Interview with Dr. Fabian Bause, Beckhoff
The interview was conducted by Andrea Gillhuber, Computer & AUTOMATION.
Beckhoff has integrated machine learning into its TwinCAT 3 controllers and gained valuable experience in the field. In this interview, Dr. Fabian Bause, Product Manager TwinCAT, explains how machine learning can be profitably deployed.
What should always be the first step before companies deploy machine learning?
Dr. Fabian Bause: You should always start by analyzing in detail where machine learning – ML for short – can be deployed successfully, i.e. productively. We often see that new technologies are treated with extreme viewpoints. People either have reservations because they lack of experience, or they are so excited that they want to use them to master all insufficiently tackled past challenges. You shouldn’t embark in either direction but analyze objectively where ML can truly be helpful.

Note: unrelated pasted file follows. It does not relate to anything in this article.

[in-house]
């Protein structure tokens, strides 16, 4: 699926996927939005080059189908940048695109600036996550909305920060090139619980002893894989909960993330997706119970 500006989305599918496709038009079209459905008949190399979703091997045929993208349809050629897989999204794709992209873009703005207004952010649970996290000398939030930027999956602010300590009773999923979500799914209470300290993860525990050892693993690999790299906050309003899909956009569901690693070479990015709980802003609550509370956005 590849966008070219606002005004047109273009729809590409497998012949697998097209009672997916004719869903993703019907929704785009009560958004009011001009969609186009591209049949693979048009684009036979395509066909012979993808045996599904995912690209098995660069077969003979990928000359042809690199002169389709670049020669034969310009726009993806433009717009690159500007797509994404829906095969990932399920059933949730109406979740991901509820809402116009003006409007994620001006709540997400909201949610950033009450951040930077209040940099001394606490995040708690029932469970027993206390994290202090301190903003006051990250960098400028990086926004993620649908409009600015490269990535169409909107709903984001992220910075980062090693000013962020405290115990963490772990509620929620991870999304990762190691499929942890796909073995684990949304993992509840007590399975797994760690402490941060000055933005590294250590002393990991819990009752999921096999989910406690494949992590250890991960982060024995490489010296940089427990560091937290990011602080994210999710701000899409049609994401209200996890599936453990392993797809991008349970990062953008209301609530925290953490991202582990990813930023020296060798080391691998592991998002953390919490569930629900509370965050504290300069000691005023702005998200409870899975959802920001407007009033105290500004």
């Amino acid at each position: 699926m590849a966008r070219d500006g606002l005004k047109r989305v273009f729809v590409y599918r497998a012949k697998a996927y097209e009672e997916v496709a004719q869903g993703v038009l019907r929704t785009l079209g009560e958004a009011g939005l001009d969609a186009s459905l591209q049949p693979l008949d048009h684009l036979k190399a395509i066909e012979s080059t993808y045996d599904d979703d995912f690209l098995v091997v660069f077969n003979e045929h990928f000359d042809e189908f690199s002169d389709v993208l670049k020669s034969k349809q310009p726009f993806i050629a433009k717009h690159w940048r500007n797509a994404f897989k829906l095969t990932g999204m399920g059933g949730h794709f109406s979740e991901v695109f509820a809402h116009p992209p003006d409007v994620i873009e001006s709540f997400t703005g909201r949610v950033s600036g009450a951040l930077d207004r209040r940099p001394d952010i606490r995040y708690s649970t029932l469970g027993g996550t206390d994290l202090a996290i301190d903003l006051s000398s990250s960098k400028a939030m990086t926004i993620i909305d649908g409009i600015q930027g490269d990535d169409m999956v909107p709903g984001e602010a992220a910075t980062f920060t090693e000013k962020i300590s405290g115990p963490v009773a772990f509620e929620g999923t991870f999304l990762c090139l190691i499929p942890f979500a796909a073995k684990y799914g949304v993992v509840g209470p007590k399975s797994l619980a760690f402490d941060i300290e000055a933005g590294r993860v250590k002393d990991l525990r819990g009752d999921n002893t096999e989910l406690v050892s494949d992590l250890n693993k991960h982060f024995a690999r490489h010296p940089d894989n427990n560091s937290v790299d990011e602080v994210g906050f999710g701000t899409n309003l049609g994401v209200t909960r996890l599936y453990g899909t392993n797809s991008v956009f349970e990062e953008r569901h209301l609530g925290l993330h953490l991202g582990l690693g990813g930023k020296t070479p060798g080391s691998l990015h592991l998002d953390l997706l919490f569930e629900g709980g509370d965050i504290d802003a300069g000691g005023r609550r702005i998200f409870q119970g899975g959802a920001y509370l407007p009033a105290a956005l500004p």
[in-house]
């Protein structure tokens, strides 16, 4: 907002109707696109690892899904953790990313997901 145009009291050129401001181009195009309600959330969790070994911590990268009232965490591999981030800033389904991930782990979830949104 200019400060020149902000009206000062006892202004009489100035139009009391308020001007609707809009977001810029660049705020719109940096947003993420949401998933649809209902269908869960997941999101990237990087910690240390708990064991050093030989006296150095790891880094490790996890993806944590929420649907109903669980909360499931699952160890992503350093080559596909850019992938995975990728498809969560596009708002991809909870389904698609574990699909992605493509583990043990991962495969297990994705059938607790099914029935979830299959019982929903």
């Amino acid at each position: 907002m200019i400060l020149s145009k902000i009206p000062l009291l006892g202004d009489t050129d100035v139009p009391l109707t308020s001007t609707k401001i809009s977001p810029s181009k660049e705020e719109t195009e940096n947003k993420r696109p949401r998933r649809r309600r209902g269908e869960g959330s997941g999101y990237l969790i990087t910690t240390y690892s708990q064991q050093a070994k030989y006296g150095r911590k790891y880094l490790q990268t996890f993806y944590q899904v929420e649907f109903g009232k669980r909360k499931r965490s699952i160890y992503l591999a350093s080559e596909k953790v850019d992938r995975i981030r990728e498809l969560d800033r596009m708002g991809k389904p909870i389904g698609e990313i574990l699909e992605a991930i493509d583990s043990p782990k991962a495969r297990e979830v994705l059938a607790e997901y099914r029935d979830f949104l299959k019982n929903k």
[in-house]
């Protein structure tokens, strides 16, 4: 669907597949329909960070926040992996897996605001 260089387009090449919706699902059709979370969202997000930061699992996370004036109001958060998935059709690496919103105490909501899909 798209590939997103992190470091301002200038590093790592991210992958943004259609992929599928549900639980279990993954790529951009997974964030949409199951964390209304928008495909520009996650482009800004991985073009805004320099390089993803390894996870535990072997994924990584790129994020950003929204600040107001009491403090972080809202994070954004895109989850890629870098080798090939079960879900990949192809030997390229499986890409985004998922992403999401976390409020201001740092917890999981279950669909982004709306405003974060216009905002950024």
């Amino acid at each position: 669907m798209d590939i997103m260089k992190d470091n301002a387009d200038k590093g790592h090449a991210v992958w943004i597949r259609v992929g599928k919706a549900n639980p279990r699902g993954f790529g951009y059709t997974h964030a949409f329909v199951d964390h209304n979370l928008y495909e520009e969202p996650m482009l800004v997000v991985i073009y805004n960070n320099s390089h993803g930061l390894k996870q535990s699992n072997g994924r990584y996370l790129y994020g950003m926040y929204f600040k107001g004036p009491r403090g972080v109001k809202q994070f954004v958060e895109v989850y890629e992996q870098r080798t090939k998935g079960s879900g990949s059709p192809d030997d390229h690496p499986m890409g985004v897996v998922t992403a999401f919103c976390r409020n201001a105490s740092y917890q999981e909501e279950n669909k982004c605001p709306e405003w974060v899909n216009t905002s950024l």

Once you have found a potentially suitable application for machine learning, you should implement it in a timely manner as a prototype with the project team's agility being a critical factor. LM projects are evolutionary by nature and cannot be squeezed into a preset method with its associated restrictions.
At the 2019 Hannover Messe, Beckhoff announced that it would integrate machine learning into the TwinCAT 3 control system. Which application areas have become standouts since then?